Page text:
No potential conflict of interest relevant to this article was reported.

  1. Park SH, Kim YJ, Rhee KH, et al. A 30-year trend analysis in the epidemiology of inflammatory bowel disease in the Songpa-Kangdong district of Seoul, Korea in 1986-2015. J Crohns Colitis 2019;13:1410-1417.
    Pubmed CrossRef
  2. Watanabe K. Clinical management for small bowel of Crohn’s disease in the treat-to-target era: now is the time to optimize treatment based on the dominant lesion. Intest Res 2020;18:347-354.
    KoreaMed CrossRef
  3. Yoo JH, Holubar S, Rieder F. Fibrostenotic strictures in Crohn’s disease. Intest Res 2020;18:379-401.
    KoreaMed CrossRef
  4. Yamamoto H, Sekine Y, Sato Y, et al. Total enteroscopy with a nonsurgical steerable double-balloon method. Gastrointest Endosc 2001;53:216-220.
    Pubmed CrossRef
  5. Heine GD, Hadithi M, Groenen MJ, Kuipers EJ, Jacobs MA, Mulder CJ. Double-balloon enteroscopy: indications, diagnostic yield, and complications in a series of 275 patients with suspected small-bowel disease. Endoscopy 2006;38:42-48.
    Pubmed CrossRef
  6. Peyrin-Biroulet L, Sandborn W, Sands BE, et al. Selecting Therapeutic Targets in Inflammatory Bowel Disease (STRIDE): determining therapeutic goals for treat-to-target. Am J Gastroenterol 2015;110:1324-1338.
    Pubmed CrossRef
  7. Colombel JF, D’haens G, Lee WJ, Petersson J, Panaccione R. Outcomes and strategies to support a treat-to-target approach in inflammatory bowel disease: a systematic review. J Crohns Colitis 2020;14:254-266.
    Pubmed KoreaMed CrossRef
  8. Nakase H, Uchino M, Shinzaki S, et al. Evidence-based clinical practice guidelines for inflammatory bowel disease 2020. J Gastroenterol ; https://doi.org/10.1007/s00535-021-01784-1
    Pubmed CrossRef
  9. Jeon SR, Kim JO, Byeon JS, et al. Enteroscopy in Crohn’s disease: are there any changes in role or outcomes over time? A KASID Multicenter Study. Gut Liver 2021;15:375-382.
    Pubmed CrossRef
  10. Bettenworth D, Bokemeyer A, Kou L, et al. Systematic review with meta-analysis: efficacy of balloon-assisted enteroscopy for dilation of small bowel Crohn’s disease strictures. Aliment Pharmacol Ther 2020;52:1104-1116.
    Pubmed CrossRef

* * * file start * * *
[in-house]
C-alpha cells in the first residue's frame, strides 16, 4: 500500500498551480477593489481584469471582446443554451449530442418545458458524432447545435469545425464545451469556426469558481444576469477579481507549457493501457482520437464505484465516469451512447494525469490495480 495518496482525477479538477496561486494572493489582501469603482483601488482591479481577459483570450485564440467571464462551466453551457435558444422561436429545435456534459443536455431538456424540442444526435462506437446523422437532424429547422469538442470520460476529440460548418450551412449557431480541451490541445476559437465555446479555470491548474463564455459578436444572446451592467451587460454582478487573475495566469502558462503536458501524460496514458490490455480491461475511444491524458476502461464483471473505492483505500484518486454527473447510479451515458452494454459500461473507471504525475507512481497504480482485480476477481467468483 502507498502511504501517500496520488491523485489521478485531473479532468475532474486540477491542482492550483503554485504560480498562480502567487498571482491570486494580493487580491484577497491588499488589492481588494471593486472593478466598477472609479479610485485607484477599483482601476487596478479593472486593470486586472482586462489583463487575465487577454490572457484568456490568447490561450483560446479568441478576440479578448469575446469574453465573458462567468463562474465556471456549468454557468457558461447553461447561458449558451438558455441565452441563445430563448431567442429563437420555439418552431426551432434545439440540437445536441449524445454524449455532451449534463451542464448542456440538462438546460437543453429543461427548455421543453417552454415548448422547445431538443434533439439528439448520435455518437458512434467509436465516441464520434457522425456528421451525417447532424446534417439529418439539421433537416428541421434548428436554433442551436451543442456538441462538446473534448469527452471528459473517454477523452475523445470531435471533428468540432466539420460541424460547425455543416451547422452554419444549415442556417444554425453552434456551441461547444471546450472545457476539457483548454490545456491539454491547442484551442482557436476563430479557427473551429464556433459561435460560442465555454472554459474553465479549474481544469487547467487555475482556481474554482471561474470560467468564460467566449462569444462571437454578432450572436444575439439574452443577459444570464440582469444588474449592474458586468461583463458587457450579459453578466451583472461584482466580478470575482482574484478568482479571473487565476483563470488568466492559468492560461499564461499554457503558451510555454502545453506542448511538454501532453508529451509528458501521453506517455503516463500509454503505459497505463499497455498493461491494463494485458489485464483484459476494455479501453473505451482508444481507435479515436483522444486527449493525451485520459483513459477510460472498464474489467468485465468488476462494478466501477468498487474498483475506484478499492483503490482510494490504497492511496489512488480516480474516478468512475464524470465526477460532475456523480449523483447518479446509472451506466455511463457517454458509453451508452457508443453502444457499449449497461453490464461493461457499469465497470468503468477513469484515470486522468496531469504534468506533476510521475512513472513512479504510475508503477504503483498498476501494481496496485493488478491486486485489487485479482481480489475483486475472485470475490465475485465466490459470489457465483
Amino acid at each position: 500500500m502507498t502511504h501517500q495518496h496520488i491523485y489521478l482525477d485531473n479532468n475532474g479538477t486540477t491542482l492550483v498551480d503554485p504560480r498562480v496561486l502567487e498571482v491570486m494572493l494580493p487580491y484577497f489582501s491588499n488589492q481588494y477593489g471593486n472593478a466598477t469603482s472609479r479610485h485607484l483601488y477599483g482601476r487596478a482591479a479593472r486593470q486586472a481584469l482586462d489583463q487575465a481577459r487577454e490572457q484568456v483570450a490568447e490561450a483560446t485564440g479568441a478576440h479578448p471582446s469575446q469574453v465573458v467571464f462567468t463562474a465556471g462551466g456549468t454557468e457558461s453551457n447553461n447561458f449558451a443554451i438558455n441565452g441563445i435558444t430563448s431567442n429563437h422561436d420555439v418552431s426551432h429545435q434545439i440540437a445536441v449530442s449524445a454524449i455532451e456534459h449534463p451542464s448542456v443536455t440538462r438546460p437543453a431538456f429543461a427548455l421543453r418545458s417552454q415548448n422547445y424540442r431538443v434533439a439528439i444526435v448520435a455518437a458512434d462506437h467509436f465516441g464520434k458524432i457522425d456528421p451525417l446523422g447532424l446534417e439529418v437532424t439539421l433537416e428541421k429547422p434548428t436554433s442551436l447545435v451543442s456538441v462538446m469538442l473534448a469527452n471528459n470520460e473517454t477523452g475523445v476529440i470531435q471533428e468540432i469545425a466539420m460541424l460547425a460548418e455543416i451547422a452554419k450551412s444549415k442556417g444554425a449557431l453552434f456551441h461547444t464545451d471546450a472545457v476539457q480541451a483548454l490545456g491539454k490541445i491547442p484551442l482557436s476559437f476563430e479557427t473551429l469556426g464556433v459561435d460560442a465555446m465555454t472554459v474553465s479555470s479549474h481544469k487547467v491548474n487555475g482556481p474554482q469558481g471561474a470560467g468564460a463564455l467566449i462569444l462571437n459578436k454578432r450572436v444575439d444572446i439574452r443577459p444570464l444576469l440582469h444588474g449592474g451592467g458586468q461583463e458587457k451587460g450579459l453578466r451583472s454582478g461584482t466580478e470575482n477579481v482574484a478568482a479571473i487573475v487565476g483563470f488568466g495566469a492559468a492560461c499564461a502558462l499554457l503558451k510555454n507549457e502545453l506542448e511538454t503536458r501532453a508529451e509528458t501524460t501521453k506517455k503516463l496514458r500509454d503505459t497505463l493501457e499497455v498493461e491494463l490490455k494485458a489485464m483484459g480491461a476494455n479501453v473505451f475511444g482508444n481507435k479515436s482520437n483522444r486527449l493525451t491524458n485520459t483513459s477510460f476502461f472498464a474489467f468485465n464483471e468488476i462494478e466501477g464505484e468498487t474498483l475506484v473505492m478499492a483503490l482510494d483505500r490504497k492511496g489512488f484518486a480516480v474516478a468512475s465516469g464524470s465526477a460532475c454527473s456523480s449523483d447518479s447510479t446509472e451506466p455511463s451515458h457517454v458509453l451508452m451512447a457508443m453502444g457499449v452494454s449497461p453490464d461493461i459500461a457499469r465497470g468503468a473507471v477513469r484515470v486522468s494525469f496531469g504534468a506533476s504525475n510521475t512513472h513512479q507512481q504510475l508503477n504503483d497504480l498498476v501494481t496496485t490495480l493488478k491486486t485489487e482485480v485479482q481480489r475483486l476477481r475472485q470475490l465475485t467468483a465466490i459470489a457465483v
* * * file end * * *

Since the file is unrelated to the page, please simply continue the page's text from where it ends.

Article

Editorial

Gut and Liver 2021; 15(3): 325-326

Published online May 15, 2021 https://doi.org/10.5009/gnl210194

Copyright © Gut and Liver.

Is Paradigm for the Role of Balloon-Assisted Enteroscopy Changing in Crohn’s Disease?

Yoo Jin Lee

Division of Gastroenterology and Hepatology, Department of Internal Medicine, Keimyung University School of Medicine, Daegu, Korea

Correspondence to:Yoo Jin Lee
ORCID https://orcid.org/0000-0003-1799-0146
E-mail doctorlyj@gmail.com

This is an Open Access article distributed under the terms of the Creative Commons Attribution Non-Commercial License (http://creativecommons.org/licenses/by-nc/4.0) which permits unrestricted non-commercial use, distribution, and reproduction in any medium, provided the original work is properly cited.

Body

Crohn’s disease (CD) commonly involves the small bowel. The occurrence of small-bowel CD (SBCD) has been reported in over 60% of the patients with CD.1As SBCD is often associated with poor clinical outcomes, such as complicated disease course, stricturing behavior, and CD-related surgery, early diagnosis and objective evaluation of small bowel lesions are essential.2However, the evaluation of SBCD is more difficult than that of colonic lesions because the diseased segment of most small bowel lesions is difficult to reach during conventional endoscopy, and may appear normal on a cross-sectional image.2,3Thus, the diagnosis of SBCD is challenging and often delayed.